The Upbeat Everyday Acts
  • Medical workers help the injured at Boston Marathon (Charles Krupa/AP)Medical workers help the injured at the Boston Marathon. (Charles Krupa/AP)

    Following the deadly blasts at the Boston Marathon, acts of heroism were shared on Twitter and the Web.

    Some runners who crossed the finish line continued running to Massachusetts General Hospital to donate blood.

    Others on Twitter praised the first responders and marathon employees who tended to the injured.

    Read More »from Deadly Boston blasts inspire reports of heroism
  • Cake decoration model of a bride and groom (Thinkstock).Cake decoration model of a bride and groom (Thinkstock).

    Nearly 55 years ago, Karel and Tom Nordstrom got married. They were twenty-something students with little money. Wanting to celebrate, the Canadian nationals held a small reception at the Royal Sutton Coldfield Hotel in Birmingham, England.

    A few friends attended, enjoying drinks and food. After the reception, the newlyweds went to see about paying, but were told that the costs had already been taken care of thanks to an anonymous stranger who had already left, according to The Province.

    Tom died last year at the age of 76. Karel is seeking the help of the Web to track down this mysterious benefactor who, through a simple act of kindness, helped get the couple off on the right foot and inspired her husband.

    Karel spoke to The Province about her quest to find the stranger. She says the act had an enormous impact on the couple and their future children. "It really was the start of how we thought and think in this family,” Karel said.

    Upon moving to British Columbia, Tom took an active

    Read More »from Woman seeks stranger who paid for wedding 54 years ago
  • A train travels through the Scandinavian mountains (Thinkstock)A train travels through the Scandinavian mountains (Thinkstock)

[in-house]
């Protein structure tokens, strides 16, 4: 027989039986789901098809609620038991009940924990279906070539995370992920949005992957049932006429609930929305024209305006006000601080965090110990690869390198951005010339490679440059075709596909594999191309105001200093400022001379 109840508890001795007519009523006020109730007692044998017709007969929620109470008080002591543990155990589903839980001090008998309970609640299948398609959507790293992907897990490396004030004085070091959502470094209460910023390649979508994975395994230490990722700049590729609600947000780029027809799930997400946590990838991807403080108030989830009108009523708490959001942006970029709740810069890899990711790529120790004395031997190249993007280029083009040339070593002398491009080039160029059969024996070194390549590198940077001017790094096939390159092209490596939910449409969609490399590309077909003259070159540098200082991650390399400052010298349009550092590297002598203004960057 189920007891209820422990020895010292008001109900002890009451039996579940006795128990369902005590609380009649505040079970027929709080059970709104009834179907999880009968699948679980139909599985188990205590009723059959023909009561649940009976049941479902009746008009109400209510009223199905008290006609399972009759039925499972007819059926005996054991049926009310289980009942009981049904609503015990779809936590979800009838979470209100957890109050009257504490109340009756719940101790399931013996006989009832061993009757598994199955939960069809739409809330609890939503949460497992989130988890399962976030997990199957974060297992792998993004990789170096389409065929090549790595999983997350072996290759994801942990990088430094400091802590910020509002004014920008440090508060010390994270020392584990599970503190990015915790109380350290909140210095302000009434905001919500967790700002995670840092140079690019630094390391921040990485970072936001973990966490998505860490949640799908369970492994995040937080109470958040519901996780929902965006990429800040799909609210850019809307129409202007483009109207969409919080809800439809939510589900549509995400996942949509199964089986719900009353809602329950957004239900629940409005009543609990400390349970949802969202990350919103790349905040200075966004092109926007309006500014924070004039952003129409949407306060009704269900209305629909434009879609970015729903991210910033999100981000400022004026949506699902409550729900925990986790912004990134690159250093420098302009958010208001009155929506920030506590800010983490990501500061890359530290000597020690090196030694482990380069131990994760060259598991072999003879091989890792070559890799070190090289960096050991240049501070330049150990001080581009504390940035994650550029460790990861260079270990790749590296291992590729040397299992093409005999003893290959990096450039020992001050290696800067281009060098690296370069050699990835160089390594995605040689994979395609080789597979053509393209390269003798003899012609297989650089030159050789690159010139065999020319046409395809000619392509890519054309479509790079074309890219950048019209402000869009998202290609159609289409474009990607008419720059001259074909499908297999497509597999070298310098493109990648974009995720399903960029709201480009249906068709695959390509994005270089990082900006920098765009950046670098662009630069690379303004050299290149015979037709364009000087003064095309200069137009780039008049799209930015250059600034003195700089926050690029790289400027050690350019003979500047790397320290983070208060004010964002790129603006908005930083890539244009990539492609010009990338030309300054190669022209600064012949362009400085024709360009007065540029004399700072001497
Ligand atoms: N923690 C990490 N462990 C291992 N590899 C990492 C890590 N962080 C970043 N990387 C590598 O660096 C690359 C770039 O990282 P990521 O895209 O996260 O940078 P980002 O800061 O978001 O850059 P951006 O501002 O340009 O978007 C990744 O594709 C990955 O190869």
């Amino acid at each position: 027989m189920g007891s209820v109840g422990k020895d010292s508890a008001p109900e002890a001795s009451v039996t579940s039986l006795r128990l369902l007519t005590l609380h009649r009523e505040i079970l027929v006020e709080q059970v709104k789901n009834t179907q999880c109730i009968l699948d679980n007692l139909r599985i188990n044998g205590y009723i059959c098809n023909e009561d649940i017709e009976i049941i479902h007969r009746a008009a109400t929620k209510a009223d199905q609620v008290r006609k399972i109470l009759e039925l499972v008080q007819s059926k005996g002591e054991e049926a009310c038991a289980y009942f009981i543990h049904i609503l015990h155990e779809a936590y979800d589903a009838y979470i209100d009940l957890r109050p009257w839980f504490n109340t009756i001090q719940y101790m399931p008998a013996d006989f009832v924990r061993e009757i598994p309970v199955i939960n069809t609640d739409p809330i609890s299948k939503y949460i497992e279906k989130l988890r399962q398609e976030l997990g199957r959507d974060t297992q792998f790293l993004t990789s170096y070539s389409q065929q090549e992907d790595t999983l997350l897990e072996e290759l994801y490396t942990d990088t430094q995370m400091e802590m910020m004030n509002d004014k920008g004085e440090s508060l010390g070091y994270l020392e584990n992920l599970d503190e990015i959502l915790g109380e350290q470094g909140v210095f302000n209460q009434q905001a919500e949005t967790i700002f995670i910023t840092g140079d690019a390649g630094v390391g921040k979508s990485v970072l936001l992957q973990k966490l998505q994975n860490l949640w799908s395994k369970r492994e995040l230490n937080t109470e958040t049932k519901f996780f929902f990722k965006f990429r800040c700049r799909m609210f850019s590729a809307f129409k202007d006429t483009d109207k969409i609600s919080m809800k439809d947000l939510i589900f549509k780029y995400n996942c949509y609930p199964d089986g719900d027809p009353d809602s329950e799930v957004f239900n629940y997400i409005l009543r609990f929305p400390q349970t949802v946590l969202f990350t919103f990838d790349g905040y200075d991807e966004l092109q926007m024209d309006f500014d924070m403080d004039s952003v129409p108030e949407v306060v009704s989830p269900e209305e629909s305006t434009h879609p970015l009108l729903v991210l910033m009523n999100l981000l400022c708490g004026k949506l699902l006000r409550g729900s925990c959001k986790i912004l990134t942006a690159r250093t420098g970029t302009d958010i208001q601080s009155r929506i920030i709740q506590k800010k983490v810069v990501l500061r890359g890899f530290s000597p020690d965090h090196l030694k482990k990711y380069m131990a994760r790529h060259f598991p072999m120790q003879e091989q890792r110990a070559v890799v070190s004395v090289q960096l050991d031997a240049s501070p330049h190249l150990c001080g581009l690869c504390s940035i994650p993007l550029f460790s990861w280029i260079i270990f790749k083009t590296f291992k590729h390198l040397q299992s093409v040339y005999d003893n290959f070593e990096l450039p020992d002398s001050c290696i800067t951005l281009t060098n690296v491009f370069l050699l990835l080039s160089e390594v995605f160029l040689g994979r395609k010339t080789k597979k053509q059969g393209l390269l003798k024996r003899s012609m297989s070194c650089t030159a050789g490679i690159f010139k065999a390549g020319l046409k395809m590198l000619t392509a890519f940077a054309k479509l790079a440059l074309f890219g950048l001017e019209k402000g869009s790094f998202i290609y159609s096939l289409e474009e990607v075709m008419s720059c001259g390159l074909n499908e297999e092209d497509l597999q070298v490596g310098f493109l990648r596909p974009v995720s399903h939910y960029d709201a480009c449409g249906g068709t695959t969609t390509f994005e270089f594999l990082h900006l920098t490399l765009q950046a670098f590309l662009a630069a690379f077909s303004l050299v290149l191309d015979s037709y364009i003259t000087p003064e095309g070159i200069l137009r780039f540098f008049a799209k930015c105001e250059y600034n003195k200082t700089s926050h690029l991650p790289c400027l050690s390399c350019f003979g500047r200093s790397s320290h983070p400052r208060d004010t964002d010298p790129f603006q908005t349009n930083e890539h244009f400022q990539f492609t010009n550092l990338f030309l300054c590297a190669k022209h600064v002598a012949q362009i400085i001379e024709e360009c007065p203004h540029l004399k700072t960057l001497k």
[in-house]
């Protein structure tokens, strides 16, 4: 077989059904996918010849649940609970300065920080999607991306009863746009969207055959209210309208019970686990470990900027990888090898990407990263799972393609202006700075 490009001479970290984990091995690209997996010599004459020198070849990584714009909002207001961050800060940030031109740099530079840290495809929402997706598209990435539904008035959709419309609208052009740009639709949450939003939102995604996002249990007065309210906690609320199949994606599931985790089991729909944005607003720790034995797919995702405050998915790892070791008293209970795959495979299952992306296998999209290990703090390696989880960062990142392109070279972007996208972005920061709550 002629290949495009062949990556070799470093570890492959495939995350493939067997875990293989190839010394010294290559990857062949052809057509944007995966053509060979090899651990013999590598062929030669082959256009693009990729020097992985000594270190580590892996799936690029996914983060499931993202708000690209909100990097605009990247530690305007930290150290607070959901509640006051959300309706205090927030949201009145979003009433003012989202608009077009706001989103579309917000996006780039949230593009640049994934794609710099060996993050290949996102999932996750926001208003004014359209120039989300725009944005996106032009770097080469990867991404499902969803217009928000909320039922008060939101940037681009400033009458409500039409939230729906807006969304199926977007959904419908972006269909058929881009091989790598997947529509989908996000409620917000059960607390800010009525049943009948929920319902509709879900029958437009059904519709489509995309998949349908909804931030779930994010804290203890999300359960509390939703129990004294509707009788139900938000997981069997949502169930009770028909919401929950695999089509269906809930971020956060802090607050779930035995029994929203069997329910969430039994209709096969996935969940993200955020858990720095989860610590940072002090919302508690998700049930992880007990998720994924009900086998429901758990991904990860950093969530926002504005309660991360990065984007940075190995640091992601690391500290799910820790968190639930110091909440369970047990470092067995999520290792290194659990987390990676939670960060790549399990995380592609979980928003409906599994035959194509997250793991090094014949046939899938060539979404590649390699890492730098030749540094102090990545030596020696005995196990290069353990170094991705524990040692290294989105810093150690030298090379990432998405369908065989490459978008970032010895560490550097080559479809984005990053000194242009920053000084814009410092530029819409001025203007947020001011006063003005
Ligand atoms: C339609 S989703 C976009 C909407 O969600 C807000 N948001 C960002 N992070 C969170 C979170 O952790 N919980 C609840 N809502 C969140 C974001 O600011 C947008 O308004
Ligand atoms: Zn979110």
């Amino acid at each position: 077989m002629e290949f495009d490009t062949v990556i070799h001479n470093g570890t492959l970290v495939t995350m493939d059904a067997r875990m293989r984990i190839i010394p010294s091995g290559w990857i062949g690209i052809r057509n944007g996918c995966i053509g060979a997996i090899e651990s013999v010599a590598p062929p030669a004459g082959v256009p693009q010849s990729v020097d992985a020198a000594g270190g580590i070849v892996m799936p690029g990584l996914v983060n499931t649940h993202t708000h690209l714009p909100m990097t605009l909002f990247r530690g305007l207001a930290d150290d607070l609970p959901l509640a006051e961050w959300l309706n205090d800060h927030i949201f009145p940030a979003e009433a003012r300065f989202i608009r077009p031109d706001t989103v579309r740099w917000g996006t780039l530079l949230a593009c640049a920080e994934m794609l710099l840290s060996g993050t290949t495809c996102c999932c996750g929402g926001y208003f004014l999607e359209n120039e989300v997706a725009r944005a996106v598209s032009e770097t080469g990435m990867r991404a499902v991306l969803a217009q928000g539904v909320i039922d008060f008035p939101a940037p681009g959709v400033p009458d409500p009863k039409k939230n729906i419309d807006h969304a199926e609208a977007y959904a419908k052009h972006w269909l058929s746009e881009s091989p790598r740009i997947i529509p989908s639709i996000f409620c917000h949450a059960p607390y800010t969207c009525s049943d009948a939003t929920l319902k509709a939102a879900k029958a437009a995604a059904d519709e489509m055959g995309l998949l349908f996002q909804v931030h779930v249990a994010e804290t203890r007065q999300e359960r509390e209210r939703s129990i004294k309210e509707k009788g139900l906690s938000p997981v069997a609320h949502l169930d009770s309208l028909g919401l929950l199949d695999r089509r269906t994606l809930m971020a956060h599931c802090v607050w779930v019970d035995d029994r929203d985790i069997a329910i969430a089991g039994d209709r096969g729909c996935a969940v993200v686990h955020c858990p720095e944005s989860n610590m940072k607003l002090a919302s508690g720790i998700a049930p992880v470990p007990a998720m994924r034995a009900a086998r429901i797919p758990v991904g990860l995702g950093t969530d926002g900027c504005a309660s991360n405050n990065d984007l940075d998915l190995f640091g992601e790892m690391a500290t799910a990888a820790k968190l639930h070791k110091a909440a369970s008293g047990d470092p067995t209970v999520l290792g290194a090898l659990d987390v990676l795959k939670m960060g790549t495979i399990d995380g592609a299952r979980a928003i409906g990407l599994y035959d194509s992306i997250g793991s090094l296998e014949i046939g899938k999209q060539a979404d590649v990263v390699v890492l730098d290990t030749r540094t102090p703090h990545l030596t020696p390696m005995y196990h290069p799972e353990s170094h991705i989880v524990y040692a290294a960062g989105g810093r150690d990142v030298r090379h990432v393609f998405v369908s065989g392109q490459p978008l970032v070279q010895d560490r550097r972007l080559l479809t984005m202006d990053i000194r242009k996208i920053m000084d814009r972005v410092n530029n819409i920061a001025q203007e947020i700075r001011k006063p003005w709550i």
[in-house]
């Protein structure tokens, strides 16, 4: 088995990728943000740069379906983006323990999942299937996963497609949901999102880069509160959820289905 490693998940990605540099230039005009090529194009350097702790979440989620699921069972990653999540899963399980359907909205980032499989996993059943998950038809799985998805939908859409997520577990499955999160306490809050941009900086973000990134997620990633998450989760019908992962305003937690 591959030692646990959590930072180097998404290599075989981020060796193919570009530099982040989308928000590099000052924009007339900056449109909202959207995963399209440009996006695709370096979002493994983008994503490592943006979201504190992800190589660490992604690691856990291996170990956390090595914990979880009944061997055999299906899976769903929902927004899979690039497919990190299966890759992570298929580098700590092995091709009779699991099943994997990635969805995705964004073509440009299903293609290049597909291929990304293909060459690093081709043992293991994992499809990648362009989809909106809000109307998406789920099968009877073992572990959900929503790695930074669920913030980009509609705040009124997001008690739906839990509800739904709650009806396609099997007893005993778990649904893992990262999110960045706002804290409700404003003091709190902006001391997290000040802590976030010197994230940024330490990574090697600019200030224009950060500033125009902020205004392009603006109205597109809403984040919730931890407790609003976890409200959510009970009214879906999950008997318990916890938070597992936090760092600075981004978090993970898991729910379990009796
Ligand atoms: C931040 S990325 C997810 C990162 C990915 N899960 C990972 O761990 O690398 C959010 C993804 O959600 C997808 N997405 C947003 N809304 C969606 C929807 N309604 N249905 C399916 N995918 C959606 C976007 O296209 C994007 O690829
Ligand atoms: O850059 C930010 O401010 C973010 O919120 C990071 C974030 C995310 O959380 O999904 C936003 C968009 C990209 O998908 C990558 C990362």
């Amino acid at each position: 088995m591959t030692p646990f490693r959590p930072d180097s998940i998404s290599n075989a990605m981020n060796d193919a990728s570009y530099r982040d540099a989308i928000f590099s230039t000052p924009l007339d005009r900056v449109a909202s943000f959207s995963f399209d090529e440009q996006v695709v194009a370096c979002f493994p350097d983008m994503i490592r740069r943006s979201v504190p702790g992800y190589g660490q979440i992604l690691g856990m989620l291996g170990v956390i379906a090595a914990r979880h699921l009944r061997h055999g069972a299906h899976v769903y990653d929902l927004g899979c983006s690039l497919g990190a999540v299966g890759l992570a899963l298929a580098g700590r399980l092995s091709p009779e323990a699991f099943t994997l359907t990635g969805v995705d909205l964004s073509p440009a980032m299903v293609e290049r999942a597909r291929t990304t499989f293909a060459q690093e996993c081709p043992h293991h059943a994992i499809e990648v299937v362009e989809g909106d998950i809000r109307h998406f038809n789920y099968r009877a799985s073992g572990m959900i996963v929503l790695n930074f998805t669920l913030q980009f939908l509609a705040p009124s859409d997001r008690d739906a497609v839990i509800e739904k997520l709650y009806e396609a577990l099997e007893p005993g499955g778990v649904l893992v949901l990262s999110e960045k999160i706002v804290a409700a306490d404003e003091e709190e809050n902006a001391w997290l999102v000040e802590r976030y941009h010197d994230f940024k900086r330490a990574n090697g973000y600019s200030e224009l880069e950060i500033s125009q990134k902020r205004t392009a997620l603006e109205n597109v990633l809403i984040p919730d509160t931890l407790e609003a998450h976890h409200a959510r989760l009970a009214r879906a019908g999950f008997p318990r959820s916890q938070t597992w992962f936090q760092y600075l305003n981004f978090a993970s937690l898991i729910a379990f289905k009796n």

Two Norwegian teens are being praised for their honesty after returning 467,200 kroner ($81,500) to a man who had accidentally left the cash on a train.

    The Raw Story reports that the teens found the small fortune in a bag left on a seat in a train traveling between Oslo and a small town in the southeast section of Norway.

    One of the teens, identified by local paper Vestby Avis as Bendik, told the paper: "When I opened the bag, the first thing I saw were these wads and wads of bills." Bendik added that his first thought was to notify the police.

    Upon further examination of the bag, the teens noticed a passport belong to man in his 70s. Raw Story reports that the owner was expected to pick up the cash at a local police station. No word on whether the man was going to give the teens a reward.

    This is just the latest incident in what feels like an epidemic of honesty. Earlier this week, a story surfaced about a Wal-Mart employee who returned an envelope with $20,000 inside. In February,

    Read More »from Man forgets $81K on train, 2 teens return fortune
  • $100 bill (Thinkstock)$100 bill (Thinkstock)

    The owners of ILMO Products, a Jacksonville, Ill.-based company, handed employees $100 bills in celebration of the company's 100th anniversary. The Benjamins bonanza took place on Wednesday, the 100th day of the year.

    All told, 97 employees scored the bonus (if only they'd hired three more). The Jacksonville Journal-Courier reported that the company even handled the taxes.

    Blair Dial Austin, a spokesperson, told the Journal-Courier, said that while the $100 wasn't a "life-changing amount," it was still very much appreciated. "We think turning 100 is kind of above and beyond and is something really unique and deserves to be celebrated," she said.

    The owners of the company, which specializes in industrial, medical and laboratory gases, felt strongly about recognizing the hard work of their employees, according to Austin. "It takes employees to get us here,” she said.

    ILMO has 10 offices around the country.

    Read More »from Company gives workers $100 bills on 100th day of 100th anniversary
  • Ducks are displayed inside Sandy Hook Elementary School. (Facebook)

    MONROE, Conn.—In early January, a large box was delivered to Chalk Hill School—Sandy Hook Elementary's retrofitted, temporary home here—with 500 rubber ducks inside. School officials, already inundated with donations in the wake of the shootings in Newtown, didn't quite know what to do with them.

    Todd Keeping, a Monroe police officer from Sandy Hook who was assigned to the school, took the ducks, which had been sent from a Kiwanis club in Colorado, to his office.

    The next day, Keeping and a fellow officer stationed at Chalk Hill spread dozens of the ducks around the school—in hallways, on window sills—for the children (and some adults) to take. They were snatched up within minutes, and within days the box was empty.

    "They loved them, absolutely loved them," Keeping said. "The ducks bring joy to them—and that's exactly what they need."

    The 47-year-old father, whose two children attended Sandy Hook Elementary, raised about $500 to order another batch, launching a Facebook page—The Ducks

    Read More »from ‘The Ducks of Sandy Hook Elementary’ go viral, helping Newtown children heal

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